Home
Things change. It's the nature of the universe. Yesterday's greatest ideas give way to ideas that are better, or better suited to the present, or at least different. Change is the only thing on which you can depend.

So what about capitalism?

I think capitalism had a good run, but it will soon be done. Socialism will be too expensive to maintain as the world economies slow, and communism won't be making a comeback. The economies of the future will be something new.

Capitalism was conceived before the Internet, and before the gears of commerce became computerized. The system could absorb a lot of con artists because they didn't have the ability to steal fast enough to cripple the system. As you know, that has changed. Crooks in expensive suits now have the ability to swindle trillions, collectively, thanks to the efficiency of the system. And idiots in expensive suits can do even more damage.

The economy is now too complicated for even the regulators to know when a con or a huge mistake is happening. The balance of power has swung to the crooks and the market manipulators. Even if we could regulate away these problems, it's already too late. There isn't enough money left to support the planet under the current social systems, at least not when the boomers start retiring and unemployment starts climbing.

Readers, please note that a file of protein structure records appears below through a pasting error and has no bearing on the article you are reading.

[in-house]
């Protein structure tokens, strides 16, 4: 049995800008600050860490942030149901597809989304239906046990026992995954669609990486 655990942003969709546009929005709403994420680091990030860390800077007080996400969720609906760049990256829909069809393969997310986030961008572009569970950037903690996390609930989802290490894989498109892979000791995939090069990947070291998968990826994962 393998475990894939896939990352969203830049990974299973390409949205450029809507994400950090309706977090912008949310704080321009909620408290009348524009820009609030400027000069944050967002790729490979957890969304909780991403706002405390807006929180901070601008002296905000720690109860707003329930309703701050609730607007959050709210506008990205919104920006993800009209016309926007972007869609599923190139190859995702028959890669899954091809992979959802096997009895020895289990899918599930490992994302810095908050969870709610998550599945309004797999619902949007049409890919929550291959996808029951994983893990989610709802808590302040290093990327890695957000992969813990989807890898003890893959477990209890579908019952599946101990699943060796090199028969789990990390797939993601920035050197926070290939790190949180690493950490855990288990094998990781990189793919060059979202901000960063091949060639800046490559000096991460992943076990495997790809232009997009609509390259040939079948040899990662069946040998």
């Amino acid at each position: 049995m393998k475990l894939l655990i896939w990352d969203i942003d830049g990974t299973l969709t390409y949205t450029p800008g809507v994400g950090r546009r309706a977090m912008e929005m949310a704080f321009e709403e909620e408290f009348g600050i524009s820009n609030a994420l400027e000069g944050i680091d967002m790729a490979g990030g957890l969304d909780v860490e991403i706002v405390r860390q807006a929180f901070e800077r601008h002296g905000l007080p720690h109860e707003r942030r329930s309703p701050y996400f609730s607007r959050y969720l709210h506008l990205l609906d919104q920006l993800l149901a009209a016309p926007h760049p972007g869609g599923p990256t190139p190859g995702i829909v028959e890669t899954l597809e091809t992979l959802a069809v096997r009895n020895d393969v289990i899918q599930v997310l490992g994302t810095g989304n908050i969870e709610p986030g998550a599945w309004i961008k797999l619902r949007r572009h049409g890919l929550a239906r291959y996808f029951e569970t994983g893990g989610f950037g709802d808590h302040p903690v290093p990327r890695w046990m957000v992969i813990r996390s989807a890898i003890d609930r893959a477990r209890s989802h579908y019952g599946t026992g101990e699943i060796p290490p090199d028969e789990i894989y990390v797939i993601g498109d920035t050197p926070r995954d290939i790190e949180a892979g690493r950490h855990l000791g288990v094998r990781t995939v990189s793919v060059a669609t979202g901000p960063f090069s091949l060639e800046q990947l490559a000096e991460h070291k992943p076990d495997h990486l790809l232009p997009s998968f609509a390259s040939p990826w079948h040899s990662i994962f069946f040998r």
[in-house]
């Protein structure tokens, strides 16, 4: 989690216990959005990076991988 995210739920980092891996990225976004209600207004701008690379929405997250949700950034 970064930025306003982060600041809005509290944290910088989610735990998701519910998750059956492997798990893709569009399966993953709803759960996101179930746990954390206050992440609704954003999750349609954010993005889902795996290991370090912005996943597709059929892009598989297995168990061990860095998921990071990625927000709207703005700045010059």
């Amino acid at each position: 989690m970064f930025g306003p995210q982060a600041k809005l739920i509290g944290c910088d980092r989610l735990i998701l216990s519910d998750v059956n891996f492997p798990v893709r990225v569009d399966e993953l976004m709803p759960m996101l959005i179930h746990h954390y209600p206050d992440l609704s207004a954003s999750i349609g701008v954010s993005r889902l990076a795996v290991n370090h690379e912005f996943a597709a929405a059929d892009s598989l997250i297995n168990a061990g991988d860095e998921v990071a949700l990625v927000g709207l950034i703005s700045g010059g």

I've been wondering what the new economic system will look like. I think the next economy will have the same freedom of employment and entrepreneurship as capitalism. That part seemed to work well. But you might see restrictions on what types of investments individuals can make, to keep them out of trouble. Most people should be restricted to buying only the broad indexes with an ETF. And perhaps the percentage of stock you can legally own as a percentage of your net worth should go down as you near retirement. Stock bubbles could be avoided by restricting how much money can be invested in stocks, on an annual basis, to keep the price earnings ratios around 15. New stock offerings would be funded by existing companies and institutional investors.  (Clearly that idea isn't well thought out. It's just a directional sort of prediction.)

But the biggest change could be in what sort of consumption is allowed under the new economy. Most of our problems were caused by people who couldn't control their own spending. Banks could tighten their credit requirements but that won't be enough to stop the spending junkies from depleting their own nest eggs. So you might see some forced savings rules in the new economy.